Friday, December 28, 2018

Mountain People

Aidan on the left is almost thirteen and Connor on the right is a bit younger. They live in Asheville and are, lucky them, my nephews. They liked Key West the few days they came and saw the water -"Why is it so blue?" they asked me, their oracle. We took the ferry to Sunset Key and fed the whole brood lunch. It was a success.
Not surprising really. I like Key West and I live here and they came in a cool front that didn't overwhelm them with heat and humidity and respected their delicate mountain sensibilities more attuned to cold and frost this time of year. 
 The Pier House looked just fine under the sun as the waters of the harbor swept through on the tides trawling away impurities and leaving clear turquoise water to bedazzle our visitors. 
 The Coastguard base above, the former rail terminus for Flagler's Over the Sea railroad from Miami. Below we see visitors to the end of the road enjoying outreach beyond land buzzing aound like bluebottles on jet skis.  
I am a subversive soul and I suggested such a tour to my nephew, a fine upstanding father of two who does his part to combat climate change managing a  bicycle parts factory in Asheville while driving a suitable hybrid while living in a self designed home that employs nature for heating and cooling with minimal fuel consumption. However even his eyes lit up as the devil in me suggested a jet ski tour. "No one will know," I said using the age old formula to encourage deviance. What happens in Key West stays in Key West. Jet skis are scourges of course but tremendous fun and Jacob deserves fun as well as responsibility. I like him and his family a great deal.
We arrived at Sunset Key docks and I had my camera around my neck playing the crippled tourist with the walker. I ended up walking enough to make my legs scream by mid afternoon when I had to repair to bed and take a nap. I enjoy being mistaken for a tourist though.
You can understand why Latitudes restaurant was a hit.  The scenery was perfect, the food excellent and they even use cardboard straws to satisfy the Asheville hipster in all of us. My sister-in-law Geeta giving a passable impression of Her Majesty the Queen, Bevin and husband Jacob:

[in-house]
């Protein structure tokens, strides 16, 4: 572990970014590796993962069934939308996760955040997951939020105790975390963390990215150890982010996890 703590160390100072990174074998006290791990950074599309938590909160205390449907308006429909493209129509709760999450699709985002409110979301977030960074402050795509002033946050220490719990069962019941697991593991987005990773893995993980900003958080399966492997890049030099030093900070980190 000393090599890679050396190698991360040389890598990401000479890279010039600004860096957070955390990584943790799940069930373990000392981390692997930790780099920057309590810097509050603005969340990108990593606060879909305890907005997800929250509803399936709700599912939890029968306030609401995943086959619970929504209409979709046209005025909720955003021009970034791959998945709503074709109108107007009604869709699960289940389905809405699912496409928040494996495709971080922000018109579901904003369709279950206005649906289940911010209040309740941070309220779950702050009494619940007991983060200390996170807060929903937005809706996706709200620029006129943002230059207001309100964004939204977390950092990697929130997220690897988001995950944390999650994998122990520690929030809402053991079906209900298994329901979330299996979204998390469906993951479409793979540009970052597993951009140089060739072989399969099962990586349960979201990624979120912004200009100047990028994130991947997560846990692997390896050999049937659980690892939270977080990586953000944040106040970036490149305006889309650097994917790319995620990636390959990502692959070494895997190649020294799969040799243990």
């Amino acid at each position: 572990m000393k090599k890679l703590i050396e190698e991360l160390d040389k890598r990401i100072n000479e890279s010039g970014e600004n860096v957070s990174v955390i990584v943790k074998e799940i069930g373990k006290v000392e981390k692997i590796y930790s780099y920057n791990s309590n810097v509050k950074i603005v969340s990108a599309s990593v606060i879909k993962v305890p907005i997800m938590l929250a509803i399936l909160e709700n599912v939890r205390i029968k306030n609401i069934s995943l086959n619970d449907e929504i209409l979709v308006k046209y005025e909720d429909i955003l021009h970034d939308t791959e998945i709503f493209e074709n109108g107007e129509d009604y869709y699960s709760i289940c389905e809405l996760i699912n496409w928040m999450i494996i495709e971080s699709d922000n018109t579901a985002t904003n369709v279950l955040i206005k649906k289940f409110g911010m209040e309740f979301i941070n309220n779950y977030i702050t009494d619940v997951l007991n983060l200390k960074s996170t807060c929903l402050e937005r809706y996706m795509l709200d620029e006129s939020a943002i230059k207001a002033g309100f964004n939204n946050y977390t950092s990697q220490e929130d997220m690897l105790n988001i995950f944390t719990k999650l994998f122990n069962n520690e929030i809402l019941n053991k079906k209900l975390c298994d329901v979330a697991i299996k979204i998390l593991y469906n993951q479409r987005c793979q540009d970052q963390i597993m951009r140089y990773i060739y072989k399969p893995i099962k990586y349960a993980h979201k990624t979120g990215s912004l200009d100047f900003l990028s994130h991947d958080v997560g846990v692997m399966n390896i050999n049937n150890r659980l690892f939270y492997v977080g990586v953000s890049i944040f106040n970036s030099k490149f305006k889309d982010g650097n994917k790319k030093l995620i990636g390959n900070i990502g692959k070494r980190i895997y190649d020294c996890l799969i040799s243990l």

Brother-in-Law Bob:
 The fight for the lobster bisque:
Danger out sailing in a brisk breeze and looking good. I believe it started life as a Chesapeake skipjack hence the low free board to allow crabs to be brought aboard easily (and tourists to be rolled off if they get obstreperous no doubt!). A lovely ambassador for Key West:
I had a Cuban sandwich just for a change and regretted not sticking with my usual fish tacos which Jacob pronounced excellent. He also finished my sandwich which proved too much for me. The in-laws are a high maintenance crowd questioning the menu and adding things on the side so my wife was blissfully at home. I kept my head down and ordered. 
 And looked around and took pictures. What a day! You should have been there.
 My Cuban with turkey and mojo (Cuban garlic/citrus sauce)
The family was looking forward to a charter the next day, snorkeling and dolphin hunting and a picnic on an island and generally learning why we find it hard to consider living elsewhere. Mountains are lovely for a vacation and Appalachia around Asheville very much so as I have documented here (put North Carolina in the search function at the top to check it out) but, well, this...
 It wasn't  a day without clouds and indeed by the time my wife dropped me off at home to recuperate it was drizzling too but never cold enough for a sweater.
 The trip back... Key West.
 Organizing the next event, a downtown walk ice cream and so forth, as you do. 
To be a tourist in Key West is a fine thing. I expect to be mistaken for one many times to come, I hope.